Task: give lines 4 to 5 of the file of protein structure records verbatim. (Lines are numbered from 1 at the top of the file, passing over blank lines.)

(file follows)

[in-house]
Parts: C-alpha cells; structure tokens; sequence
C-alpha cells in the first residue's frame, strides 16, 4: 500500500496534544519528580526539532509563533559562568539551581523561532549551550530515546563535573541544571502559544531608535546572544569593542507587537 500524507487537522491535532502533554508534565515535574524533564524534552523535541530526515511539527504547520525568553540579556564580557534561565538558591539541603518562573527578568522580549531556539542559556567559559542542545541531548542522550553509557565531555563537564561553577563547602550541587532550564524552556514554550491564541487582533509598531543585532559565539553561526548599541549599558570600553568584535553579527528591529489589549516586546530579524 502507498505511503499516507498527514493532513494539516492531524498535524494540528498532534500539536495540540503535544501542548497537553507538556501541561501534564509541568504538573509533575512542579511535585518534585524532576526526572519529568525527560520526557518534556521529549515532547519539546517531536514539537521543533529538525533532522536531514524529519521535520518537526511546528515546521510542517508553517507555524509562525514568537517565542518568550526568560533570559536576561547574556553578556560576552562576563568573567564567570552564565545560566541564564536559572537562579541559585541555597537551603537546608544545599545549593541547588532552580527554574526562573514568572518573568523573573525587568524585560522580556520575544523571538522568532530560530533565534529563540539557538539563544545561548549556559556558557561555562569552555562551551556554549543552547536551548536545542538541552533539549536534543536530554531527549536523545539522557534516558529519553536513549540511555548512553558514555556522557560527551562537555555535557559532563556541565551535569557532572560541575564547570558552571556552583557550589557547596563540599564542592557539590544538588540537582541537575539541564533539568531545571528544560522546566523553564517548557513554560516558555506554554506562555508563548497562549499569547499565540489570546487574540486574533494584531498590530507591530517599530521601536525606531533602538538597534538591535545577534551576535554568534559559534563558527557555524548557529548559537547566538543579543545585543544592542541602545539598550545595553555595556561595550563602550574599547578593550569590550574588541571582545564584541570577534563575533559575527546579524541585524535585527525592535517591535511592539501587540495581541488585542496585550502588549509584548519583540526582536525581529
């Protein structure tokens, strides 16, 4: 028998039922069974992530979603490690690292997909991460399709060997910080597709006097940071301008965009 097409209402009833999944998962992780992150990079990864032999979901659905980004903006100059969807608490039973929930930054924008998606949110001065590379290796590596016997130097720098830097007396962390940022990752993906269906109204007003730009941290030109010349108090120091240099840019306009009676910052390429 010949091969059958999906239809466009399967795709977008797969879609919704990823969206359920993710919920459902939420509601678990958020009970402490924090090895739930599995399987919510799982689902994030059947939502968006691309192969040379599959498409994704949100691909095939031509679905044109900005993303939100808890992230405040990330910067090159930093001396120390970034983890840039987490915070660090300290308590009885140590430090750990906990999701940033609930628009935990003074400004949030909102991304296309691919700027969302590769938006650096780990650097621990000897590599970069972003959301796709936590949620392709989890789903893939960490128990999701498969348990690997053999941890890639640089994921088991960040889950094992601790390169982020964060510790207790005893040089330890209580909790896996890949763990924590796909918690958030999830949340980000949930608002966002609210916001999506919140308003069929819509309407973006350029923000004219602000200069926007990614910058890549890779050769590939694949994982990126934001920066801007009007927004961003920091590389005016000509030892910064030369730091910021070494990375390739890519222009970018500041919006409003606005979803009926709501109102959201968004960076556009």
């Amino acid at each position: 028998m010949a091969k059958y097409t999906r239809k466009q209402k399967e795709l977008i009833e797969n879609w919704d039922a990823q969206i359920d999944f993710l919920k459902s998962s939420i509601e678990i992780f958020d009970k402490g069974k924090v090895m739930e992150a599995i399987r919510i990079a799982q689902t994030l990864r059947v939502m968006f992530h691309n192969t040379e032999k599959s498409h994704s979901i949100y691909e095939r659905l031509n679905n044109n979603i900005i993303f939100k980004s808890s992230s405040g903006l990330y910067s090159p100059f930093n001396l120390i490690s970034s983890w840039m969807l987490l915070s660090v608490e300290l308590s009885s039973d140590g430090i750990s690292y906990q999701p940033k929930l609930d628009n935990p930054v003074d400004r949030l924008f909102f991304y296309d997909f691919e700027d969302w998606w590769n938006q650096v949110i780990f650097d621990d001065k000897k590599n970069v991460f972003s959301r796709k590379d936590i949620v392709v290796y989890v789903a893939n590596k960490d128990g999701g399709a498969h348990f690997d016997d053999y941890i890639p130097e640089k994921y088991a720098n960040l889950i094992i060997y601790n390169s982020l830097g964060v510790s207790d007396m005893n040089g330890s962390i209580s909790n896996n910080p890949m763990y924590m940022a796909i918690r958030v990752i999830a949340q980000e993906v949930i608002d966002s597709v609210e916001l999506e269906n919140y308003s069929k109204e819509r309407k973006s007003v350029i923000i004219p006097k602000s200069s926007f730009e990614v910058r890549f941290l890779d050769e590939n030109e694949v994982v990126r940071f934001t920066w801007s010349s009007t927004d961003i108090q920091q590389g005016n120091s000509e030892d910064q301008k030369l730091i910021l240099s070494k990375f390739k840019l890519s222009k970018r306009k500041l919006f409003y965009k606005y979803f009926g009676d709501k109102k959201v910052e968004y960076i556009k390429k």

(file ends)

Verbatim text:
């Protein structure tokens, strides 16, 4: 028998039922069974992530979603490690690292997909991460399709060997910080597709006097940071301008965009 097409209402009833999944998962992780992150990079990864032999979901659905980004903006100059969807608490039973929930930054924008998606949110001065590379290796590596016997130097720098830097007396962390940022990752993906269906109204007003730009941290030109010349108090120091240099840019306009009676910052390429 010949091969059958999906239809466009399967795709977008797969879609919704990823969206359920993710919920459902939420509601678990958020009970402490924090090895739930599995399987919510799982689902994030059947939502968006691309192969040379599959498409994704949100691909095939031509679905044109900005993303939100808890992230405040990330910067090159930093001396120390970034983890840039987490915070660090300290308590009885140590430090750990906990999701940033609930628009935990003074400004949030909102991304296309691919700027969302590769938006650096780990650097621990000897590599970069972003959301796709936590949620392709989890789903893939960490128990999701498969348990690997053999941890890639640089994921088991960040889950094992601790390169982020964060510790207790005893040089330890209580909790896996890949763990924590796909918690958030999830949340980000949930608002966002609210916001999506919140308003069929819509309407973006350029923000004219602000200069926007990614910058890549890779050769590939694949994982990126934001920066801007009007927004961003920091590389005016000509030892910064030369730091910021070494990375390739890519222009970018500041919006409003606005979803009926709501109102959201968004960076556009």
């Amino acid at each position: 028998m010949a091969k059958y097409t999906r239809k466009q209402k399967e795709l977008i009833e797969n879609w919704d039922a990823q969206i359920d999944f993710l919920k459902s998962s939420i509601e678990i992780f958020d009970k402490g069974k924090v090895m739930e992150a599995i399987r919510i990079a799982q689902t994030l990864r059947v939502m968006f992530h691309n192969t040379e032999k599959s498409h994704s979901i949100y691909e095939r659905l031509n679905n044109n979603i900005i993303f939100k980004s808890s992230s405040g903006l990330y910067s090159p100059f930093n001396l120390i490690s970034s983890w840039m969807l987490l915070s660090v608490e300290l308590s009885s039973d140590g430090i750990s690292y906990q999701p940033k929930l609930d628009n935990p930054v003074d400004r949030l924008f909102f991304y296309d997909f691919e700027d969302w998606w590769n938006q650096v949110i780990f650097d621990d001065k000897k590599n970069v991460f972003s959301r796709k590379d936590i949620v392709v290796y989890v789903a893939n590596k960490d128990g999701g399709a498969h348990f690997d016997d053999y941890i890639p130097e640089k994921y088991a720098n960040l889950i094992i060997y601790n390169s982020l830097g964060v510790s207790d007396m005893n040089g330890s962390i209580s909790n896996n910080p890949m763990y924590m940022a796909i918690r958030v990752i999830a949340q980000e993906v949930i608002d966002s597709v609210e916001l999506e269906n919140y308003s069929k109204e819509r309407k973006s007003v350029i923000i004219p006097k602000s200069s926007f730009e990614v910058r890549f941290l890779d050769e590939n030109e694949v994982v990126r940071f934001t920066w801007s010349s009007t927004d961003i108090q920091q590389g005016n120091s000509e030892d910064q301008k030369l730091i910021l240099s070494k990375f390739k840019l890519s222009k970018r306009k500041l919006f409003y965009k606005y979803f009926g009676d709501k109102k959201v910052e968004y960076i556009k390429k």